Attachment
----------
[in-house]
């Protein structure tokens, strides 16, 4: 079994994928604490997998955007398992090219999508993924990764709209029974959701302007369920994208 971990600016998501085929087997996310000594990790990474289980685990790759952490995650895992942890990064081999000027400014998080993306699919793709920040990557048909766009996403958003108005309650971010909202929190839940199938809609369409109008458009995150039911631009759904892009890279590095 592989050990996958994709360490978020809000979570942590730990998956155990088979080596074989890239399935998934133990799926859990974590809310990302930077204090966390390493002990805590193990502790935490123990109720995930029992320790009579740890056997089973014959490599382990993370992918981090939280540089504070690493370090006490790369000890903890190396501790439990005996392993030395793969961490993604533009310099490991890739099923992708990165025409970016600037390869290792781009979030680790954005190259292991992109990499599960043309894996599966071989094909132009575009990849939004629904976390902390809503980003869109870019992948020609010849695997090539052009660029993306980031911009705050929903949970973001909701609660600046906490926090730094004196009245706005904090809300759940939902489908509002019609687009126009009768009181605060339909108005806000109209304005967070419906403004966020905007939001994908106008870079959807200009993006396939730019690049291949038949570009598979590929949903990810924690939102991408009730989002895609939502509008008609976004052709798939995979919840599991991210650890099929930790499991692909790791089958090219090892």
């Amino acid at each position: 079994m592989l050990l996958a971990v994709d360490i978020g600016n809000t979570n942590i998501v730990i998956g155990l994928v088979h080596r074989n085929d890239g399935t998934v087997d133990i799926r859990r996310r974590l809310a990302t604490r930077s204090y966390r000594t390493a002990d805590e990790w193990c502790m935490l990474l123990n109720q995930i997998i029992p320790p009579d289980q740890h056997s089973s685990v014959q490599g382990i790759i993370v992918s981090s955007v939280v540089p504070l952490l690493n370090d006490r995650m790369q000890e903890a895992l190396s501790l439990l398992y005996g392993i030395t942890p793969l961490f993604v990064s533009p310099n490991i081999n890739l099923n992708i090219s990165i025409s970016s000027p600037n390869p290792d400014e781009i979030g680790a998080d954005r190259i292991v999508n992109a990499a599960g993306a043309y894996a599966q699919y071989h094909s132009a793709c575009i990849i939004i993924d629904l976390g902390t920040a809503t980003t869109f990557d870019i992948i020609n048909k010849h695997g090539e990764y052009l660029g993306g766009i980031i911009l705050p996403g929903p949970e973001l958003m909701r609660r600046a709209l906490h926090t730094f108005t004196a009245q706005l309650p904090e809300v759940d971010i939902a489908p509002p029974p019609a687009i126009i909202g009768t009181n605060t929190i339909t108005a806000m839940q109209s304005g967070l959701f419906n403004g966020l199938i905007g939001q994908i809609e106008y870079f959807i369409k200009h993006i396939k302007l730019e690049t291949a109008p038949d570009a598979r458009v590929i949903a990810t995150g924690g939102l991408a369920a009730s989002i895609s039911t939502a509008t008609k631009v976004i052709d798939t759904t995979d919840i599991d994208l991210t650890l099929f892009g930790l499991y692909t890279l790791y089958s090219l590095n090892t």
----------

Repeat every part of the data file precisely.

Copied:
[in-house]
């Protein structure tokens, strides 16, 4: 079994994928604490997998955007398992090219999508993924990764709209029974959701302007369920994208 971990600016998501085929087997996310000594990790990474289980685990790759952490995650895992942890990064081999000027400014998080993306699919793709920040990557048909766009996403958003108005309650971010909202929190839940199938809609369409109008458009995150039911631009759904892009890279590095 592989050990996958994709360490978020809000979570942590730990998956155990088979080596074989890239399935998934133990799926859990974590809310990302930077204090966390390493002990805590193990502790935490123990109720995930029992320790009579740890056997089973014959490599382990993370992918981090939280540089504070690493370090006490790369000890903890190396501790439990005996392993030395793969961490993604533009310099490991890739099923992708990165025409970016600037390869290792781009979030680790954005190259292991992109990499599960043309894996599966071989094909132009575009990849939004629904976390902390809503980003869109870019992948020609010849695997090539052009660029993306980031911009705050929903949970973001909701609660600046906490926090730094004196009245706005904090809300759940939902489908509002019609687009126009009768009181605060339909108005806000109209304005967070419906403004966020905007939001994908106008870079959807200009993006396939730019690049291949038949570009598979590929949903990810924690939102991408009730989002895609939502509008008609976004052709798939995979919840599991991210650890099929930790499991692909790791089958090219090892």
């Amino acid at each position: 079994m592989l050990l996958a971990v994709d360490i978020g600016n809000t979570n942590i998501v730990i998956g155990l994928v088979h080596r074989n085929d890239g399935t998934v087997d133990i799926r859990r996310r974590l809310a990302t604490r930077s204090y966390r000594t390493a002990d805590e990790w193990c502790m935490l990474l123990n109720q995930i997998i029992p320790p009579d289980q740890h056997s089973s685990v014959q490599g382990i790759i993370v992918s981090s955007v939280v540089p504070l952490l690493n370090d006490r995650m790369q000890e903890a895992l190396s501790l439990l398992y005996g392993i030395t942890p793969l961490f993604v990064s533009p310099n490991i081999n890739l099923n992708i090219s990165i025409s970016s000027p600037n390869p290792d400014e781009i979030g680790a998080d954005r190259i292991v999508n992109a990499a599960g993306a043309y894996a599966q699919y071989h094909s132009a793709c575009i990849i939004i993924d629904l976390g902390t920040a809503t980003t869109f990557d870019i992948i020609n048909k010849h695997g090539e990764y052009l660029g993306g766009i980031i911009l705050p996403g929903p949970e973001l958003m909701r609660r600046a709209l906490h926090t730094f108005t004196a009245q706005l309650p904090e809300v759940d971010i939902a489908p509002p029974p019609a687009i126009i909202g009768t009181n605060t929190i339909t108005a806000m839940q109209s304005g967070l959701f419906n403004g966020l199938i905007g939001q994908i809609e106008y870079f959807i369409k200009h993006i396939k302007l730019e690049t291949a109008p038949d570009a598979r458009v590929i949903a990810t995150g924690g939102l991408a369920a009730s989002i895609s039911t939502a509008t008609k631009v976004i052709d798939t759904t995979d919840i599991d994208l991210t650890l099929f892009g930790l499991y692909t890279l790791y089958s090219l590095n090892t």